Monday, 4 November 2013

Doctor Who: The Light at the End, by Nicholas Briggs, reviewed by Stephen Theaker

Doctor Who: The Light at the End, by Nicholas Briggs (Big Finish, digital audio, 2 hrs; purchased from publisher) gives us the impossible dream: a team-up of Doctors four (Tom Baker), five (Peter Davison), six (Colin Baker), seven (Sylvester McCoy) and eight (Paul McGann) in their prime, accompanied respectively by companions Leela (Louise Jameson), Nyssa (Sarah Sutton), Peri (Nicola Bryant), Ace (Sophie Aldred) and Charley (India Fisher). That’s not to mention cameos from Sara Kingdom, the first three Doctors (somehow!), Jamie, Zoe, Tegan, Turlough and I’m sure many others that I missed on a first listen. With all those people involved, does the story matter? You get to hear the fourth Doctor talking to the eighth Doctor! Who cares what they’re talking about?

Well, just in case you do: five of the Doctors (or their companions) notice flashing red lights on their consoles. The problem is not just the flashing, but that the lights have never been there before: they seem to have been created and set off by the Tardis passing through a specific location on November 23rd, 1963. So off the Doctors go to investigate. It’s a bit like a Justice League of America story from the sixties, as four and eight team up, and six and seven, while five has to fend for himself, before they all gather together for the big finale. Since he’s on the cover, it’s no spoiler to say that the Master is involved.

He’s played with a nice subtlety by Geoffrey Beevers, who played the decayed Master in “The Keeper of Traken” (that version having been first portrayed by Peter Pratt in “The Deadly Assassin”). I think it used to be generally assumed that the decayed Master was the Roger Delgado incarnation at the end of his life, but here he seems in slightly better condition – he’s described by an unfortunate human who encounters him as looking like he’s been “injured, burnt” – and on the cover he looks recognisably like Geoffrey Beevers, which would seem to establish him as an entirely separate incarnation from Delgado (if he hadn’t been already).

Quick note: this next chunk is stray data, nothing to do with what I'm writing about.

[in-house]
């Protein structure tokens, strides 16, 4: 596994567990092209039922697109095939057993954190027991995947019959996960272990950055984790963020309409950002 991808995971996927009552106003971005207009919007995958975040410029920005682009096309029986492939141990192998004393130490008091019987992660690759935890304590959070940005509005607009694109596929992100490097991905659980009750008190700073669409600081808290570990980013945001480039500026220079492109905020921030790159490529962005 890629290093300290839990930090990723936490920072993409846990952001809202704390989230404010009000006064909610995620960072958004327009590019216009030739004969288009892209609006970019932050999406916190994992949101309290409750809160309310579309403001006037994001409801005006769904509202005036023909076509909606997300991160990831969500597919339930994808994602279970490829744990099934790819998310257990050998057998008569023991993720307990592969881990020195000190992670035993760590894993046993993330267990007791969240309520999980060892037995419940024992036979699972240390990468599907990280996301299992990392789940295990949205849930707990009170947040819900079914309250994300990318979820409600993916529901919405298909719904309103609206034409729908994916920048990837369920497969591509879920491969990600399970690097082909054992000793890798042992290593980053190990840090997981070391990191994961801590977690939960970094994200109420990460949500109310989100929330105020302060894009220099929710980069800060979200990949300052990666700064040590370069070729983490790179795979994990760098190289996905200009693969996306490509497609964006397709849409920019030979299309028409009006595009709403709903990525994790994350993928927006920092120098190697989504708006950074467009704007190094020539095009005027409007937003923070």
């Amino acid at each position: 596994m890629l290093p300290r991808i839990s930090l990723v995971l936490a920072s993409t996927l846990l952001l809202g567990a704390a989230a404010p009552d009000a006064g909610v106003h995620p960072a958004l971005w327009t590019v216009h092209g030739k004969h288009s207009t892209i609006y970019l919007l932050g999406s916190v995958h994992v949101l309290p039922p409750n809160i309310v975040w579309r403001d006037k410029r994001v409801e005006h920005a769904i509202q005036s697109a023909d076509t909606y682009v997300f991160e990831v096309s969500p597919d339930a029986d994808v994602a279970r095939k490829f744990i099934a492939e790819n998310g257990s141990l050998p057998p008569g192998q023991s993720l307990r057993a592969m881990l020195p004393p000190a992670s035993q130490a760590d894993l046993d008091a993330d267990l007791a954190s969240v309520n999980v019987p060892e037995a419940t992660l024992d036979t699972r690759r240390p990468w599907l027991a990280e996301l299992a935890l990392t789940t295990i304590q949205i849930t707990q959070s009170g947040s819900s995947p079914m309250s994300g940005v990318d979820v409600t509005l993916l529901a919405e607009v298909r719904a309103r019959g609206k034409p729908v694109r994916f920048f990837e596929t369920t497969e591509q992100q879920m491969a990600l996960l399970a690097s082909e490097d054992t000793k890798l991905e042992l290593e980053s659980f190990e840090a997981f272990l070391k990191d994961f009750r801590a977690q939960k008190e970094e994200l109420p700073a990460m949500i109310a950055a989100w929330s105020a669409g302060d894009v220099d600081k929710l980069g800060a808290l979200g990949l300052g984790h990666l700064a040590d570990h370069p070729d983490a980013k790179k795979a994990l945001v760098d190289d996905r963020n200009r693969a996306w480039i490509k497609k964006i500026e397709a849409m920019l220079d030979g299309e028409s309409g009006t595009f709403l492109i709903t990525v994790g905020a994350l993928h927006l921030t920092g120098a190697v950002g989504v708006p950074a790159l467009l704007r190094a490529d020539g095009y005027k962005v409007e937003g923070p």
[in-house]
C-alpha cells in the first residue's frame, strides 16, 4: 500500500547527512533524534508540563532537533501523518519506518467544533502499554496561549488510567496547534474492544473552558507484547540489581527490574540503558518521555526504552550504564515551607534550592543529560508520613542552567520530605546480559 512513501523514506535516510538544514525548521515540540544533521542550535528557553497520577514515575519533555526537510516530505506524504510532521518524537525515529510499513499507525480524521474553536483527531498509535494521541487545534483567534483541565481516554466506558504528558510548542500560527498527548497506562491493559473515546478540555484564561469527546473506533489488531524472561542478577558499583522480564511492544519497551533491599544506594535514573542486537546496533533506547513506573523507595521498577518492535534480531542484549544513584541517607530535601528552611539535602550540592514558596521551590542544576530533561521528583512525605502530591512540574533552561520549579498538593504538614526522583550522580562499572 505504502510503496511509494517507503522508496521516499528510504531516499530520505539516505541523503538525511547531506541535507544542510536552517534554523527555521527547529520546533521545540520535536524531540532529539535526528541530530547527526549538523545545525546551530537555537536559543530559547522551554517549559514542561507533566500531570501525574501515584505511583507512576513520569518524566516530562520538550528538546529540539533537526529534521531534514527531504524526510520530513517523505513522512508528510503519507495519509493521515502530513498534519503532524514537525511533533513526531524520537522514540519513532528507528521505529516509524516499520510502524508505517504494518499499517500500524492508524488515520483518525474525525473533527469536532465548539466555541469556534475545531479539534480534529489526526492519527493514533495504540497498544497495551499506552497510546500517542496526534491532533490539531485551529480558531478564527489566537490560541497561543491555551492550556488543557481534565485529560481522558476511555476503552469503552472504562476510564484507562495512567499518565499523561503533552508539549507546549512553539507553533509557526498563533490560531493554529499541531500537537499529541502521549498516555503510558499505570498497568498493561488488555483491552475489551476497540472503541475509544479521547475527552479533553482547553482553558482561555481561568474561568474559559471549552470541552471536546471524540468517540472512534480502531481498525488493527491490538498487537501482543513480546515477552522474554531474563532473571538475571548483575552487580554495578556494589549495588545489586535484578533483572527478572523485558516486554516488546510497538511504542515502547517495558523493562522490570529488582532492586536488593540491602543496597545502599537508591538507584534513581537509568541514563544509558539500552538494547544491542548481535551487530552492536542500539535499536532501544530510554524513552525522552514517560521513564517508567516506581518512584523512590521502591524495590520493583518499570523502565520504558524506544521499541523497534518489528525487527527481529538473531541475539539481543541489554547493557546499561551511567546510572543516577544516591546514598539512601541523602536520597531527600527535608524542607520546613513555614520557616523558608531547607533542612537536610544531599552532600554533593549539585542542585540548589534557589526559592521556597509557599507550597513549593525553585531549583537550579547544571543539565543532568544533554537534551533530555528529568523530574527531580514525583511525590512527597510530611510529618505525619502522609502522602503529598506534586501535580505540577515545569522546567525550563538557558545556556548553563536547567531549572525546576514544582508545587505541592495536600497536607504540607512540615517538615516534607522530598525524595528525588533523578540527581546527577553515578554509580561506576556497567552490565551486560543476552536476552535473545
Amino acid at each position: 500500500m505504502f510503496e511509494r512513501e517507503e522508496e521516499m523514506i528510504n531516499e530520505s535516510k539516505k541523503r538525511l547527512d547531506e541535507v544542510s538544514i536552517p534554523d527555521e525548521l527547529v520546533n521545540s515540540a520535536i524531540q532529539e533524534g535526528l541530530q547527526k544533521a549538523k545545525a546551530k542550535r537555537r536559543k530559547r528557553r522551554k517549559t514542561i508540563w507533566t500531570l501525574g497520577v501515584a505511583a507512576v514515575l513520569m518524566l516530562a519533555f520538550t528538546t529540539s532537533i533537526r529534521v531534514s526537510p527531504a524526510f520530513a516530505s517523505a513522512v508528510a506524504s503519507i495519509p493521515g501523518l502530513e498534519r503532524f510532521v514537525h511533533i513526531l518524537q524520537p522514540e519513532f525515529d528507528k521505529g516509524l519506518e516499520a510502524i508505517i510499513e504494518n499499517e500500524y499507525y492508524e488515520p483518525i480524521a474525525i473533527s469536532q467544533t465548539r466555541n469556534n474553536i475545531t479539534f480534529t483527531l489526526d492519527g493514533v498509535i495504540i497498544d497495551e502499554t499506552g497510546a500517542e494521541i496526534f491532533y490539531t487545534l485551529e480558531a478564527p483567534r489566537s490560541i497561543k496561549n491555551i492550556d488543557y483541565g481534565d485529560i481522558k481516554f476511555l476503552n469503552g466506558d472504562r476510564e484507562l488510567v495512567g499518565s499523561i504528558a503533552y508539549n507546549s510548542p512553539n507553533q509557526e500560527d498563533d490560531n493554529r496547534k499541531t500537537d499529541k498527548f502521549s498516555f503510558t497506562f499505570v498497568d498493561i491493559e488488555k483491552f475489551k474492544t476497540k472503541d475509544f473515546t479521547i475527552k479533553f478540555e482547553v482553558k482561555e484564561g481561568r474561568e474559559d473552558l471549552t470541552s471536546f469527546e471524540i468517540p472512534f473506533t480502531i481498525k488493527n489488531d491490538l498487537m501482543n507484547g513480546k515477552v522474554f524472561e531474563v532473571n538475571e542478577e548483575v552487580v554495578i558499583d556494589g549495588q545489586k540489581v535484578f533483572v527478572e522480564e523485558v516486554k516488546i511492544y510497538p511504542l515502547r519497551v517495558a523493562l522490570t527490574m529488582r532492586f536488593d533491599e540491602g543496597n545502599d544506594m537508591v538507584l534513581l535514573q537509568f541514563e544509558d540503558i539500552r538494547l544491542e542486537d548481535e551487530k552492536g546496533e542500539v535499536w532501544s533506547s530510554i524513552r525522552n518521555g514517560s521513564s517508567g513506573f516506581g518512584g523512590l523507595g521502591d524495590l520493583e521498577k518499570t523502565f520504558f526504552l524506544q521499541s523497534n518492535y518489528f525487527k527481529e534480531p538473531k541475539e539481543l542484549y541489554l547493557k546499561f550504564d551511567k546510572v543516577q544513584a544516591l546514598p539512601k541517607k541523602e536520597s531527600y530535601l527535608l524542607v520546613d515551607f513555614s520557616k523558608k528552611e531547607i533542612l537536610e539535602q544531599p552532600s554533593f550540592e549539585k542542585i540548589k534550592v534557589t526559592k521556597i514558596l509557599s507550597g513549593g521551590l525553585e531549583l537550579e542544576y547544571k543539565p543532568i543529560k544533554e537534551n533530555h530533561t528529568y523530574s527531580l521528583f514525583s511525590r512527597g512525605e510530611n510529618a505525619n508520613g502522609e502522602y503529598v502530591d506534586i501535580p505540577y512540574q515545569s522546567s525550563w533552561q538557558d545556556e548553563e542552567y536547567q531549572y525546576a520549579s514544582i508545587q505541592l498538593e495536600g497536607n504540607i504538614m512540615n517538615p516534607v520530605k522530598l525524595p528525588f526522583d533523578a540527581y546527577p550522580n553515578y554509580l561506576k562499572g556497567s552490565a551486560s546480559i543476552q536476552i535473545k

The story does show the difficulty of a story involving so many of the Doctors and their companions, in that there isn’t much time for anything else. I came away from it with a renewed appreciation of the television story “The Five Doctors”, always one of my favourites. Terrance Dicks did a brilliant job there of giving all four Doctors a moment to shine, and gave each of them memorable, quotable dialogue. In The Light at the End, Nicholas Briggs has five fully active Doctors, plus quite big cameos from three more, and so even two hours doesn’t allow time for many other speaking roles. Like Dicks with his walks to the tower, Briggs keeps things quite simple, focusing on one really sticky problem, allowing his Doctors time to talk around it.

It’s interesting that here, as in many recent television stories, the biggest danger is not that the Doctor might die, but that he might never have existed: as he approaches his regeneration limit, his past becomes more important than his future. As in previous anniversary stories, we once again see the later Doctors defer to the first – odd when the eighth Doctor is about four times older! Perhaps it’s because he’s the only one with direct memories of the Time Lord academy, while all the rest have had their youthful memories jumbled by multiple regenerations.

The absence of the tenth Doctor is a shame, given that David Tennant was working on Big Finish audios long before he took the Tardis keys, but better a contract that lets Big Finish only make stories with the classic Doctors than no contract to make new stories at all. And it’s right that Big Finish’s celebration of the programme’s fiftieth anniversary should celebrate the Doctors and companions with whom they’ve had so many terrific adventures. Caroline Johns, Mary Tamm, Nicholas Courtney and Elisabeth Sladen are of course missed even more, but well done Big Finish for giving us so many new stories with them while it was still possible.

This is everything I thought I wanted from the television anniversary episode, but don’t realistically expect to get. As many Doctors as possible, on one adventure, interacting with each other: I won’t deny that happy tears were emitted! It gave me that crossover rush without ever becoming a panto. Even if it’s with a mere two or three Doctors, I’m certain Steven Moffat will give us something special in his anniversary special, and this story does a marvellous job of clearing the decks in preparation, leaving the listener ready for whatever November 23rd, 2013 has in store, fannish cravings sated. And who knows, maybe at some point there will be a flashing red light on the Doctors’ consoles in “The Day of the Doctor”. An absolute must-buy for any Doctor Who fan.

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